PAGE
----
Mass Gen, Rush + 6 other execs on making health equity a top priority

Executives at eight hospitals and health systems told Becker's that health equity is a top priority at their organization. Here is what they said their hospital is doing to make healthcare more equitable and what they're most excited to see:

Editor's note: Responses were lightly edited for length and clarity.

Eric Dickson, MD. President and CEO of UMass Memorial Health Care (Worcester): I think that [a top priority for 2021 and 2022 is] the rise of a renewed focus on health equity will go a long way to heal some of the racial tension that exists in the country, and proving that we're making sure that everyone, regardless of the color of their skin, gets the same high-quality care in this country and in our healthcare system.

And I think if we do that, it sends a message to our diverse employees that this is important to us and they're not going to be marginalized by their employer because of the way that we take care of our patients. I think that's going to be incredibly important.

Janet Hadar, MSN. President of UNC Health (Chapel Hill, N.C.): The momentum around addressing health inequities is pretty exciting. UNC Health has intensified its efforts to provide health in a more equitable way. We're leveraging many of the relationships we made with community and faith organizations to overcome some of these gaps, and we're getting into communities that historically have been underserved. I believe community partnerships have been the most effective tools toward health equity, working with community leaders and organizations that individuals trust.

Barbara Griffith, MD. President and CEO of Woman's Hospital (Baton Rouge, La.): Attention to social determinants of health is long overdue, especially in Louisiana where we, unfortunately, tend to be on the bottom of national health rankings. We are looking at all of our patient outcomes through the lens of health equity and understanding the true drivers of health in our community. This work is the pathway to true change.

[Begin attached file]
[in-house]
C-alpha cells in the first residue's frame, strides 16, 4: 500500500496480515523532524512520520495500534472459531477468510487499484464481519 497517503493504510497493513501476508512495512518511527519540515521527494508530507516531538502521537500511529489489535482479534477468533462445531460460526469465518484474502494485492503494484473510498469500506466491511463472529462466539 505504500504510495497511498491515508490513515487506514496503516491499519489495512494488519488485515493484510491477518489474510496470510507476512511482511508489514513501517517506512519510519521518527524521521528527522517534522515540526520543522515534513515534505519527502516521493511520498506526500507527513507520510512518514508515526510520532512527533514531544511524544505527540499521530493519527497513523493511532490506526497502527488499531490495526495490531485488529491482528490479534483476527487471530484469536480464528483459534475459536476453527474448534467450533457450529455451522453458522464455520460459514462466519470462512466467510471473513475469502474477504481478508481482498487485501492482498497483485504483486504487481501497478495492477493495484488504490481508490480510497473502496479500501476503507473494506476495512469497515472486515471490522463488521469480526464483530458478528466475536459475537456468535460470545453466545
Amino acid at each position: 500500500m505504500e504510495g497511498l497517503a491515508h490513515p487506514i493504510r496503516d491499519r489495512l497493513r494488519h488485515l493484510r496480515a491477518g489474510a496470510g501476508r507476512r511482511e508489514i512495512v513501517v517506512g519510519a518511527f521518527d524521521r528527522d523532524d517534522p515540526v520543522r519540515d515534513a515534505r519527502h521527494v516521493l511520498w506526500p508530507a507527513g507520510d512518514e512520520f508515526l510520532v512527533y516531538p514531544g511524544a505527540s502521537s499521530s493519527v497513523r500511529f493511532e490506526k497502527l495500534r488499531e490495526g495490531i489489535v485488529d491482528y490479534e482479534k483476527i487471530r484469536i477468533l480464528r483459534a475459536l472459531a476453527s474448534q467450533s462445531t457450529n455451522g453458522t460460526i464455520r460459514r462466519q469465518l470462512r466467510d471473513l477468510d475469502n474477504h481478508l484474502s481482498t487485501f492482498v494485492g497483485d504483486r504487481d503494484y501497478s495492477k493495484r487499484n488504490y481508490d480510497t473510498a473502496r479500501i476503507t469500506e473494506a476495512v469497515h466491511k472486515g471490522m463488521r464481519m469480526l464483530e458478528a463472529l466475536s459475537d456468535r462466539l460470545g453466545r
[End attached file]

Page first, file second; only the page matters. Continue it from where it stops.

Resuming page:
David Ansell, MD. Senior Vice President for Community Health Equity at Rush University Medical Center (Chicago): We went into homeless shelters and began to test people for COVID-19. Early in the pandemic, we discovered, before the CDC, that it was being asymptomatically spread, and we created a respite center for homeless people with COVID, which is still running a year-plus after it opened in April 2020. The respite center has since taken care of more than 700 homeless patients who would otherwise have been spreading COVID-19 on the streets or in homeless shelters.

Delvecchio Finley. CEO of Atrium Health Navicent (Macon, Ga.): [If I could eliminate any healthcare crisis] I think that the biggest one is equity. Equitable access to great care. At the end of the day, in a country as fortunate as ours is in terms of resources, the disproportionate distribution of those resources, the structural sort of things that we've done over time have led to furthering inequitable access to people being able to lead healthy lives. If healthcare could be a further driver and contributor to equity, then I think we would be in a much better place overall.

Paul Ramsey, MD. CEO of UW Medicine (Seattle): We must continue to make progress with healthcare equity, and we are committed to being an anti-racist institution. That's difficult work. We're working to identify policies, procedures and systems that have been in place for many years. I do think the post-pandemic time will be a very exciting time for changes in research. There will be changes in the practice of healthcare that will enable us to do it with a more value-based approach.

Harsha Upadhyay. Regional CEO of Prime Healthcare Region 3 (Alabama, Georgia and Texas): I am excited to see more and more Asian Americans taking prominent roles in healthcare and healthcare delivery systems, slowly evolving from their traditional roles as physicians in an individual setting to taking on a more active role as system CEOs and healthcare administrators, making a larger impact and slowly changing the landscape of how care is delivered. The move from healthcare equality to healthcare equity is an exciting one!

Peter Slavin, MD. CEO of Massachusetts General Hospital (Boston): I'm pleased with the impact that the [MGH Disparities Solutions] Center has had on our performance as an organization. And it's also educated a lot of other organizations about how to go about doing this. Having said that, we still have a long, long way to go.

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